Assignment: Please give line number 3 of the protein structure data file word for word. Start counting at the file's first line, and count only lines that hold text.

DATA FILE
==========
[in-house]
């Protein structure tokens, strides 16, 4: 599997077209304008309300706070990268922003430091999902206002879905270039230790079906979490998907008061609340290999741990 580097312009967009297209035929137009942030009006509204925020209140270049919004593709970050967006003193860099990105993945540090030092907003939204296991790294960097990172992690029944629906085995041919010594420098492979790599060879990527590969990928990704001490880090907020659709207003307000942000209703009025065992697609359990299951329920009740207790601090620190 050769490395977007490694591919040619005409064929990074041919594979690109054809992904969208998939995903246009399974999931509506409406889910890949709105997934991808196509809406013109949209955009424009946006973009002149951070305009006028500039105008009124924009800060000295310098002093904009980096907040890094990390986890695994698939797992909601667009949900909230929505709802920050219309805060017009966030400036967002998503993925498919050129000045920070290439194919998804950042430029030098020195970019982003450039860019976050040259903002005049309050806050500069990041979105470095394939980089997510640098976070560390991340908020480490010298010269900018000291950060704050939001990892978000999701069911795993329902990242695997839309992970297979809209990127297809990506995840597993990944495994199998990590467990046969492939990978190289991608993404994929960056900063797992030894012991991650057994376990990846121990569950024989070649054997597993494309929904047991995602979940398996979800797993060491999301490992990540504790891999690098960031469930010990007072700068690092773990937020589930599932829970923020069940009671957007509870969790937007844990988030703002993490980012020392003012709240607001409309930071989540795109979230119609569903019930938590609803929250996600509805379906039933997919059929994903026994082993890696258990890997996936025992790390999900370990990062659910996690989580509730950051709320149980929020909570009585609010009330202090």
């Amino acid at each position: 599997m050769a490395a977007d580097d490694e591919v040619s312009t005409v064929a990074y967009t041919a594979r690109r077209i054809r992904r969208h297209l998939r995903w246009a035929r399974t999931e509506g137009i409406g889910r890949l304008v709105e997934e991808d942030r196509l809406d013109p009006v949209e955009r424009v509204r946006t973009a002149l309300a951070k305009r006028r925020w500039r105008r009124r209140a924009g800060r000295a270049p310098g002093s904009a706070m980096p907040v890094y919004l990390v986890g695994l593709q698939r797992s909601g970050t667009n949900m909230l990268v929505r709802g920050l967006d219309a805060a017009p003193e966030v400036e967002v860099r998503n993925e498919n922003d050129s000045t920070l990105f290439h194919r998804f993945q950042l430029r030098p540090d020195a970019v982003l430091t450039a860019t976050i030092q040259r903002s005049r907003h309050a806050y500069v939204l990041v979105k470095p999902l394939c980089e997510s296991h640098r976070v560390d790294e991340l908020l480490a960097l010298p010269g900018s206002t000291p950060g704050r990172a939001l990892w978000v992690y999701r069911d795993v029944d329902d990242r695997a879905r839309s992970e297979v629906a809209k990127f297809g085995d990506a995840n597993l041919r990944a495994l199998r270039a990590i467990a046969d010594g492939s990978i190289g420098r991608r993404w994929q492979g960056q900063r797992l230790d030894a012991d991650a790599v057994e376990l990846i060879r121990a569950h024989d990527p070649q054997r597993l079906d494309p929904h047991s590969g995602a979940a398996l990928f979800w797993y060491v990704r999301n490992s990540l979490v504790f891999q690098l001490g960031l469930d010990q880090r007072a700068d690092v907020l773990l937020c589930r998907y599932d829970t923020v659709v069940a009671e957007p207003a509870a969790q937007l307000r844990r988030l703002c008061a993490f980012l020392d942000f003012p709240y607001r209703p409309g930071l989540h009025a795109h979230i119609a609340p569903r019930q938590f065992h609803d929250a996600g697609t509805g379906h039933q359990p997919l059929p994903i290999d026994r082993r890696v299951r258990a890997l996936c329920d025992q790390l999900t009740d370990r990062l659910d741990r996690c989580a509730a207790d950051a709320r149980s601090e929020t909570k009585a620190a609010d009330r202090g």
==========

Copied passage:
């Amino acid at each position: 599997m050769a490395a977007d580097d490694e591919v040619s312009t005409v064929a990074y967009t041919a594979r690109r077209i054809r992904r969208h297209l998939r995903w246009a035929r399974t999931e509506g137009i409406g889910r890949l304008v709105e997934e991808d942030r196509l809406d013109p009006v949209e955009r424009v509204r946006t973009a002149l309300a951070k305009r006028r925020w500039r105008r009124r209140a924009g800060r000295a270049p310098g002093s904009a706070m980096p907040v890094y919004l990390v986890g695994l593709q698939r797992s909601g970050t667009n949900m909230l990268v929505r709802g920050l967006d219309a805060a017009p003193e966030v400036e967002v860099r998503n993925e498919n922003d050129s000045t920070l990105f290439h194919r998804f993945q950042l430029r030098p540090d020195a970019v982003l430091t450039a860019t976050i030092q040259r903002s005049r907003h309050a806050y500069v939204l990041v979105k470095p999902l394939c980089e997510s296991h640098r976070v560390d790294e991340l908020l480490a960097l010298p010269g900018s206002t000291p950060g704050r990172a939001l990892w978000v992690y999701r069911d795993v029944d329902d990242r695997a879905r839309s992970e297979v629906a809209k990127f297809g085995d990506a995840n597993l041919r990944a495994l199998r270039a990590i467990a046969d010594g492939s990978i190289g420098r991608r993404w994929q492979g960056q900063r797992l230790d030894a012991d991650a790599v057994e376990l990846i060879r121990a569950h024989d990527p070649q054997r597993l079906d494309p929904h047991s590969g995602a979940a398996l990928f979800w797993y060491v990704r999301n490992s990540l979490v504790f891999q690098l001490g960031l469930d010990q880090r007072a700068d690092v907020l773990l937020c589930r998907y599932d829970t923020v659709v069940a009671e957007p207003a509870a969790q937007l307000r844990r988030l703002c008061a993490f980012l020392d942000f003012p709240y607001r209703p409309g930071l989540h009025a795109h979230i119609a609340p569903r019930q938590f065992h609803d929250a996600g697609t509805g379906h039933q359990p997919l059929p994903i290999d026994r082993r890696v299951r258990a890997l996936c329920d025992q790390l999900t009740d370990r990062l659910d741990r996690c989580a509730a207790d950051a709320r149980s601090e929020t909570k009585a620190a609010d009330r202090g």